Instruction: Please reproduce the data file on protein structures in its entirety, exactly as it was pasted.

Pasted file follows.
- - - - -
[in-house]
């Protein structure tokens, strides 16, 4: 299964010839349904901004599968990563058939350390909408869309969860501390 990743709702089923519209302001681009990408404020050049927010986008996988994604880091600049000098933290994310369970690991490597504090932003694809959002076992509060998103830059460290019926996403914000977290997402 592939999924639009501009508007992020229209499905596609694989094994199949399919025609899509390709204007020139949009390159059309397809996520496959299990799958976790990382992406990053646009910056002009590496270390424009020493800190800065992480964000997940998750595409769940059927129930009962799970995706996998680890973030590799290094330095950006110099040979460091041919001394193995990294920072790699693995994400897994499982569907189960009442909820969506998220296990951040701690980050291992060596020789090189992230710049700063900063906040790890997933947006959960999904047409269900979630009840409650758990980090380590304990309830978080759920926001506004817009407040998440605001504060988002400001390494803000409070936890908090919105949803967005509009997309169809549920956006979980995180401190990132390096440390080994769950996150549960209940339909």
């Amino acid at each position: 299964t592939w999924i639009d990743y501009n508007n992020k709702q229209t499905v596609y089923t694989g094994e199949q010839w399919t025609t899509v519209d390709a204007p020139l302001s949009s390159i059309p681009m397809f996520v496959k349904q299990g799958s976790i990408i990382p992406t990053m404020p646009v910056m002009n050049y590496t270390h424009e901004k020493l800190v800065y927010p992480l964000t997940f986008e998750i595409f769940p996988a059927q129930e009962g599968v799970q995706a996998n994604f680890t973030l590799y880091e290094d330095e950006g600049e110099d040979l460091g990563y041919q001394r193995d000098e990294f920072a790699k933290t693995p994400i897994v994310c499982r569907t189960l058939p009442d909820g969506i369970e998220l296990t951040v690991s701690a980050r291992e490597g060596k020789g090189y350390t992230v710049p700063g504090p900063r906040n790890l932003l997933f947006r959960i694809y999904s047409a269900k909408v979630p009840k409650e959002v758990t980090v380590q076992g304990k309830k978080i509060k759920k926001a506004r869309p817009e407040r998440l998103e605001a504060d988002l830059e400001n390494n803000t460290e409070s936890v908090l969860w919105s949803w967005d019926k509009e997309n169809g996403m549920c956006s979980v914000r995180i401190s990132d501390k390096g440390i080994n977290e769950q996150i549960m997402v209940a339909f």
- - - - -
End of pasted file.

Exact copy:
[in-house]
């Protein structure tokens, strides 16, 4: 299964010839349904901004599968990563058939350390909408869309969860501390 990743709702089923519209302001681009990408404020050049927010986008996988994604880091600049000098933290994310369970690991490597504090932003694809959002076992509060998103830059460290019926996403914000977290997402 592939999924639009501009508007992020229209499905596609694989094994199949399919025609899509390709204007020139949009390159059309397809996520496959299990799958976790990382992406990053646009910056002009590496270390424009020493800190800065992480964000997940998750595409769940059927129930009962799970995706996998680890973030590799290094330095950006110099040979460091041919001394193995990294920072790699693995994400897994499982569907189960009442909820969506998220296990951040701690980050291992060596020789090189992230710049700063900063906040790890997933947006959960999904047409269900979630009840409650758990980090380590304990309830978080759920926001506004817009407040998440605001504060988002400001390494803000409070936890908090919105949803967005509009997309169809549920956006979980995180401190990132390096440390080994769950996150549960209940339909």
């Amino acid at each position: 299964t592939w999924i639009d990743y501009n508007n992020k709702q229209t499905v596609y089923t694989g094994e199949q010839w399919t025609t899509v519209d390709a204007p020139l302001s949009s390159i059309p681009m397809f996520v496959k349904q299990g799958s976790i990408i990382p992406t990053m404020p646009v910056m002009n050049y590496t270390h424009e901004k020493l800190v800065y927010p992480l964000t997940f986008e998750i595409f769940p996988a059927q129930e009962g599968v799970q995706a996998n994604f680890t973030l590799y880091e290094d330095e950006g600049e110099d040979l460091g990563y041919q001394r193995d000098e990294f920072a790699k933290t693995p994400i897994v994310c499982r569907t189960l058939p009442d909820g969506i369970e998220l296990t951040v690991s701690a980050r291992e490597g060596k020789g090189y350390t992230v710049p700063g504090p900063r906040n790890l932003l997933f947006r959960i694809y999904s047409a269900k909408v979630p009840k409650e959002v758990t980090v380590q076992g304990k309830k978080i509060k759920k926001a506004r869309p817009e407040r998440l998103e605001a504060d988002l830059e400001n390494n803000t460290e409070s936890v908090l969860w919105s949803w967005d019926k509009e997309n169809g996403m549920c956006s979980v914000r995180i401190s990132d501390k390096g440390i080994n977290e769950q996150i549960m997402v209940a339909f």